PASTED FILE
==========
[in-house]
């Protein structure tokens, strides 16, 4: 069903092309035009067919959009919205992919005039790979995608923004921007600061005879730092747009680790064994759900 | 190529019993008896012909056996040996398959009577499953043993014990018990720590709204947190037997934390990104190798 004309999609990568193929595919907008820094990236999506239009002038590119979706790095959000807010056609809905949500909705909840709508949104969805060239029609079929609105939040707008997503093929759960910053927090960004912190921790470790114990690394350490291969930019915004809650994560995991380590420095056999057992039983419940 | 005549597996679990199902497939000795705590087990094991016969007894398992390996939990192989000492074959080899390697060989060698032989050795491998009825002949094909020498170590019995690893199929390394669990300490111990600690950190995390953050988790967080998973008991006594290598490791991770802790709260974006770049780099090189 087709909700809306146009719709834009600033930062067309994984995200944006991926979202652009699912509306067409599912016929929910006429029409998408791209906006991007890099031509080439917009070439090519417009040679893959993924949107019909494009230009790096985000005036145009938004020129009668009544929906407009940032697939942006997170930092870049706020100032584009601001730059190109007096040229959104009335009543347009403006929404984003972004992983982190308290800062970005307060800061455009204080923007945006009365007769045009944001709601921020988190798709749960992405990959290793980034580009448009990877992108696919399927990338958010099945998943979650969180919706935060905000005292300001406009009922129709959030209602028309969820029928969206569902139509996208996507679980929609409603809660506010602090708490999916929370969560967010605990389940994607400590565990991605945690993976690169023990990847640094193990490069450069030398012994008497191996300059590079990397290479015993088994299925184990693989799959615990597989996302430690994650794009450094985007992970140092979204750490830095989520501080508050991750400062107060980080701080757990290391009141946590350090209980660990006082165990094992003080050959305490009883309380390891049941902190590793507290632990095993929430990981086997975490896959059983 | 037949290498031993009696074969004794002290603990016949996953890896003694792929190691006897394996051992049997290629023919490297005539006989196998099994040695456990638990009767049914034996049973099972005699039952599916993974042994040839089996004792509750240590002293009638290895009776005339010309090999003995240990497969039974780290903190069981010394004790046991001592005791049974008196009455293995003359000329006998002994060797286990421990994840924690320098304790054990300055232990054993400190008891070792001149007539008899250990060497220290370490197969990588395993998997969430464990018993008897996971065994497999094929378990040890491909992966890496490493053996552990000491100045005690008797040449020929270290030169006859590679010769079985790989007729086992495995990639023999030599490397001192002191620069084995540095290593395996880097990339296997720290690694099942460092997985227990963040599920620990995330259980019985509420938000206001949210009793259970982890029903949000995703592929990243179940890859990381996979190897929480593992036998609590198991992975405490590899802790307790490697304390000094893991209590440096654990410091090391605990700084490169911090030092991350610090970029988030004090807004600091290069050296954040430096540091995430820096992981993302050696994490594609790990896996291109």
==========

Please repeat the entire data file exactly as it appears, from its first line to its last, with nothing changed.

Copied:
[in-house]
């Protein structure tokens, strides 16, 4: 069903092309035009067919959009919205992919005039790979995608923004921007600061005879730092747009680790064994759900 | 190529019993008896012909056996040996398959009577499953043993014990018990720590709204947190037997934390990104190798 004309999609990568193929595919907008820094990236999506239009002038590119979706790095959000807010056609809905949500909705909840709508949104969805060239029609079929609105939040707008997503093929759960910053927090960004912190921790470790114990690394350490291969930019915004809650994560995991380590420095056999057992039983419940 | 005549597996679990199902497939000795705590087990094991016969007894398992390996939990192989000492074959080899390697060989060698032989050795491998009825002949094909020498170590019995690893199929390394669990300490111990600690950190995390953050988790967080998973008991006594290598490791991770802790709260974006770049780099090189 087709909700809306146009719709834009600033930062067309994984995200944006991926979202652009699912509306067409599912016929929910006429029409998408791209906006991007890099031509080439917009070439090519417009040679893959993924949107019909494009230009790096985000005036145009938004020129009668009544929906407009940032697939942006997170930092870049706020100032584009601001730059190109007096040229959104009335009543347009403006929404984003972004992983982190308290800062970005307060800061455009204080923007945006009365007769045009944001709601921020988190798709749960992405990959290793980034580009448009990877992108696919399927990338958010099945998943979650969180919706935060905000005292300001406009009922129709959030209602028309969820029928969206569902139509996208996507679980929609409603809660506010602090708490999916929370969560967010605990389940994607400590565990991605945690993976690169023990990847640094193990490069450069030398012994008497191996300059590079990397290479015993088994299925184990693989799959615990597989996302430690994650794009450094985007992970140092979204750490830095989520501080508050991750400062107060980080701080757990290391009141946590350090209980660990006082165990094992003080050959305490009883309380390891049941902190590793507290632990095993929430990981086997975490896959059983 | 037949290498031993009696074969004794002290603990016949996953890896003694792929190691006897394996051992049997290629023919490297005539006989196998099994040695456990638990009767049914034996049973099972005699039952599916993974042994040839089996004792509750240590002293009638290895009776005339010309090999003995240990497969039974780290903190069981010394004790046991001592005791049974008196009455293995003359000329006998002994060797286990421990994840924690320098304790054990300055232990054993400190008891070792001149007539008899250990060497220290370490197969990588395993998997969430464990018993008897996971065994497999094929378990040890491909992966890496490493053996552990000491100045005690008797040449020929270290030169006859590679010769079985790989007729086992495995990639023999030599490397001192002191620069084995540095290593395996880097990339296997720290690694099942460092997985227990963040599920620990995330259980019985509420938000206001949210009793259970982890029903949000995703592929990243179940890859990381996979190897929480593992036998609590198991992975405490590899802790307790490697304390000094893991209590440096654990410091090391605990700084490169911090030092991350610090970029988030004090807004600091290069050296954040430096540091995430820096992981993302050696994490594609790990896996291109």